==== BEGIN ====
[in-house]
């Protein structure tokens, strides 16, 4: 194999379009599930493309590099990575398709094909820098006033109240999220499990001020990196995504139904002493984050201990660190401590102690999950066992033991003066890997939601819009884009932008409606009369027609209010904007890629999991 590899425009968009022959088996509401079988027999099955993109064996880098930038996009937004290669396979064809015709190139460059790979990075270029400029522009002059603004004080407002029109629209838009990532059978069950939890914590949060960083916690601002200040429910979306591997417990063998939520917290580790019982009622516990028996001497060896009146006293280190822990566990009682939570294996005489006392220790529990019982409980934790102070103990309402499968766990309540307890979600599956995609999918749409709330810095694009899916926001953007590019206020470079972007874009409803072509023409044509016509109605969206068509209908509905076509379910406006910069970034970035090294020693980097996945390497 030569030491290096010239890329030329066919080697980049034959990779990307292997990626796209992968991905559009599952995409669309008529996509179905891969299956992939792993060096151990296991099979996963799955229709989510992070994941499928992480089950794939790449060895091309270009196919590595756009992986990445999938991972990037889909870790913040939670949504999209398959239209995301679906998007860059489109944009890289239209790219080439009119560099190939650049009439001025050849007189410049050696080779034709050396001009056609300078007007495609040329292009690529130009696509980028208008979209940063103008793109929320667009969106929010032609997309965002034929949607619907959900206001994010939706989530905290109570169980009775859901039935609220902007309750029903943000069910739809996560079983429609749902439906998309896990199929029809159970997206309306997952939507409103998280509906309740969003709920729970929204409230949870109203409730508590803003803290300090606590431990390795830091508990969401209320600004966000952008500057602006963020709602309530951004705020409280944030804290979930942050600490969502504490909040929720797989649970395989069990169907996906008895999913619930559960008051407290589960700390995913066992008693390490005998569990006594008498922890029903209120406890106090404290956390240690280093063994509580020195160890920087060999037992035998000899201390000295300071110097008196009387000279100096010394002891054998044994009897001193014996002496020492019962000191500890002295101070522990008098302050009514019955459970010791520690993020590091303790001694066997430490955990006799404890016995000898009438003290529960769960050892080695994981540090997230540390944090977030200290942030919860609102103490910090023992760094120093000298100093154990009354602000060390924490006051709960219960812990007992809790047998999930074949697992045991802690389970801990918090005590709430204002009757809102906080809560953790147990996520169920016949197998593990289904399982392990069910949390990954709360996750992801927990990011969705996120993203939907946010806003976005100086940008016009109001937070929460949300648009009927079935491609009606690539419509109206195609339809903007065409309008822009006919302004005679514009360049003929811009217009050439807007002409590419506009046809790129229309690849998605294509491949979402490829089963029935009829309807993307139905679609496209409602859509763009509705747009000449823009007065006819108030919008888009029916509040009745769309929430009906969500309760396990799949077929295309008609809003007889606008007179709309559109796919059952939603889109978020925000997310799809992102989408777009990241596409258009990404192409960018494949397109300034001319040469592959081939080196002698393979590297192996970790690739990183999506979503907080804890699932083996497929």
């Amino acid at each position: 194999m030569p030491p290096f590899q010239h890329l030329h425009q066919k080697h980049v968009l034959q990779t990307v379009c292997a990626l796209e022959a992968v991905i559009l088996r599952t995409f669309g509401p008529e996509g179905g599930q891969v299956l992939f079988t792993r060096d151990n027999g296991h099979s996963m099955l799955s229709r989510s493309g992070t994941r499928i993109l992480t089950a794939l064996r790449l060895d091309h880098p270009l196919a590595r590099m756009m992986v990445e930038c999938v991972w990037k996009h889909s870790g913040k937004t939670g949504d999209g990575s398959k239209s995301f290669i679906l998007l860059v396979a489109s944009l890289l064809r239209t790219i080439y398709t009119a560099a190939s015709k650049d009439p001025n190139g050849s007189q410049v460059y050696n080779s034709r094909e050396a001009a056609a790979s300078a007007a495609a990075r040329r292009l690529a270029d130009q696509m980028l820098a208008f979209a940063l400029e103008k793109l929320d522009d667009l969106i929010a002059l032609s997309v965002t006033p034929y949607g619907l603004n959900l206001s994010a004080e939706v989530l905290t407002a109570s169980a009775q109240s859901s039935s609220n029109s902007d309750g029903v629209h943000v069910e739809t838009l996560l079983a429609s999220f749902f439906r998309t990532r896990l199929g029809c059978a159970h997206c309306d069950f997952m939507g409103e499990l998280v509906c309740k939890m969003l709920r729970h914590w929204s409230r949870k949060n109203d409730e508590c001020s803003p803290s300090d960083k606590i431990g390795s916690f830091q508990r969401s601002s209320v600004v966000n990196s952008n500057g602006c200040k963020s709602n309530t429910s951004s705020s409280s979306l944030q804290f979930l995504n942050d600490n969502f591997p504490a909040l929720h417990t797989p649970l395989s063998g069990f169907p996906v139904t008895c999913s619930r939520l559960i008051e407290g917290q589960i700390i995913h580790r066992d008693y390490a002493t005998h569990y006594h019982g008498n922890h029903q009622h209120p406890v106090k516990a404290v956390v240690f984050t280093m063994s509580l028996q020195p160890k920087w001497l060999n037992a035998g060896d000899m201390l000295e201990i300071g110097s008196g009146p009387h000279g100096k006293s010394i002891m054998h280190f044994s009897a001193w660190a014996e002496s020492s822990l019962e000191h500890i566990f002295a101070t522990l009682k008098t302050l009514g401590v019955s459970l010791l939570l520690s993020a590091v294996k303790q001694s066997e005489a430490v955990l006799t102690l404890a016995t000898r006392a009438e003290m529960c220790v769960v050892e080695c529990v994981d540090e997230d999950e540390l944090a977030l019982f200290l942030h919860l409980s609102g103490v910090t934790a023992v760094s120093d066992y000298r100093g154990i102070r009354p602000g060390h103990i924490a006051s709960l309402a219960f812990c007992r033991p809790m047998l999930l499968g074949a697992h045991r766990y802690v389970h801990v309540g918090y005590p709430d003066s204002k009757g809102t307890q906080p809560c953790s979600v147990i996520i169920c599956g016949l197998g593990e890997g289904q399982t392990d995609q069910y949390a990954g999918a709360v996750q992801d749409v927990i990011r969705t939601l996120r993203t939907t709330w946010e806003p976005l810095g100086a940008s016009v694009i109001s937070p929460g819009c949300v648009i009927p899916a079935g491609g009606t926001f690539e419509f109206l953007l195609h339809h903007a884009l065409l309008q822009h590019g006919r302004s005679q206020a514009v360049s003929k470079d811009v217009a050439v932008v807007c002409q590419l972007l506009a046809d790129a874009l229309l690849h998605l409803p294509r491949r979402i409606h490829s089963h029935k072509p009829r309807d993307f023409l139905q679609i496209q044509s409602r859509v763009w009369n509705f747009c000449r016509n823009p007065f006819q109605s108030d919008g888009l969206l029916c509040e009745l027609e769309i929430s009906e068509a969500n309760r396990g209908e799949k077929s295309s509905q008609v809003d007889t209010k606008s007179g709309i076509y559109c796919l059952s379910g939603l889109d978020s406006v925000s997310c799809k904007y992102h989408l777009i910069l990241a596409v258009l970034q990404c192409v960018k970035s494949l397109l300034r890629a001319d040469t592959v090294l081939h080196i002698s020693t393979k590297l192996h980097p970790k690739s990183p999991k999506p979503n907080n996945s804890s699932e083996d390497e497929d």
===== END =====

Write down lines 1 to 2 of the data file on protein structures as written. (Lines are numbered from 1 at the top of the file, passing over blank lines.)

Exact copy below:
[in-house]
């Protein structure tokens, strides 16, 4: 194999379009599930493309590099990575398709094909820098006033109240999220499990001020990196995504139904002493984050201990660190401590102690999950066992033991003066890997939601819009884009932008409606009369027609209010904007890629999991 590899425009968009022959088996509401079988027999099955993109064996880098930038996009937004290669396979064809015709190139460059790979990075270029400029522009002059603004004080407002029109629209838009990532059978069950939890914590949060960083916690601002200040429910979306591997417990063998939520917290580790019982009622516990028996001497060896009146006293280190822990566990009682939570294996005489006392220790529990019982409980934790102070103990309402499968766990309540307890979600599956995609999918749409709330810095694009899916926001953007590019206020470079972007874009409803072509023409044509016509109605969206068509209908509905076509379910406006910069970034970035090294020693980097996945390497 030569030491290096010239890329030329066919080697980049034959990779990307292997990626796209992968991905559009599952995409669309008529996509179905891969299956992939792993060096151990296991099979996963799955229709989510992070994941499928992480089950794939790449060895091309270009196919590595756009992986990445999938991972990037889909870790913040939670949504999209398959239209995301679906998007860059489109944009890289239209790219080439009119560099190939650049009439001025050849007189410049050696080779034709050396001009056609300078007007495609040329292009690529130009696509980028208008979209940063103008793109929320667009969106929010032609997309965002034929949607619907959900206001994010939706989530905290109570169980009775859901039935609220902007309750029903943000069910739809996560079983429609749902439906998309896990199929029809159970997206309306997952939507409103998280509906309740969003709920729970929204409230949870109203409730508590803003803290300090606590431990390795830091508990969401209320600004966000952008500057602006963020709602309530951004705020409280944030804290979930942050600490969502504490909040929720797989649970395989069990169907996906008895999913619930559960008051407290589960700390995913066992008693390490005998569990006594008498922890029903209120406890106090404290956390240690280093063994509580020195160890920087060999037992035998000899201390000295300071110097008196009387000279100096010394002891054998044994009897001193014996002496020492019962000191500890002295101070522990008098302050009514019955459970010791520690993020590091303790001694066997430490955990006799404890016995000898009438003290529960769960050892080695994981540090997230540390944090977030200290942030919860609102103490910090023992760094120093000298100093154990009354602000060390924490006051709960219960812990007992809790047998999930074949697992045991802690389970801990918090005590709430204002009757809102906080809560953790147990996520169920016949197998593990289904399982392990069910949390990954709360996750992801927990990011969705996120993203939907946010806003976005100086940008016009109001937070929460949300648009009927079935491609009606690539419509109206195609339809903007065409309008822009006919302004005679514009360049003929811009217009050439807007002409590419506009046809790129229309690849998605294509491949979402490829089963029935009829309807993307139905679609496209409602859509763009509705747009000449823009007065006819108030919008888009029916509040009745769309929430009906969500309760396990799949077929295309008609809003007889606008007179709309559109796919059952939603889109978020925000997310799809992102989408777009990241596409258009990404192409960018494949397109300034001319040469592959081939080196002698393979590297192996970790690739990183999506979503907080804890699932083996497929």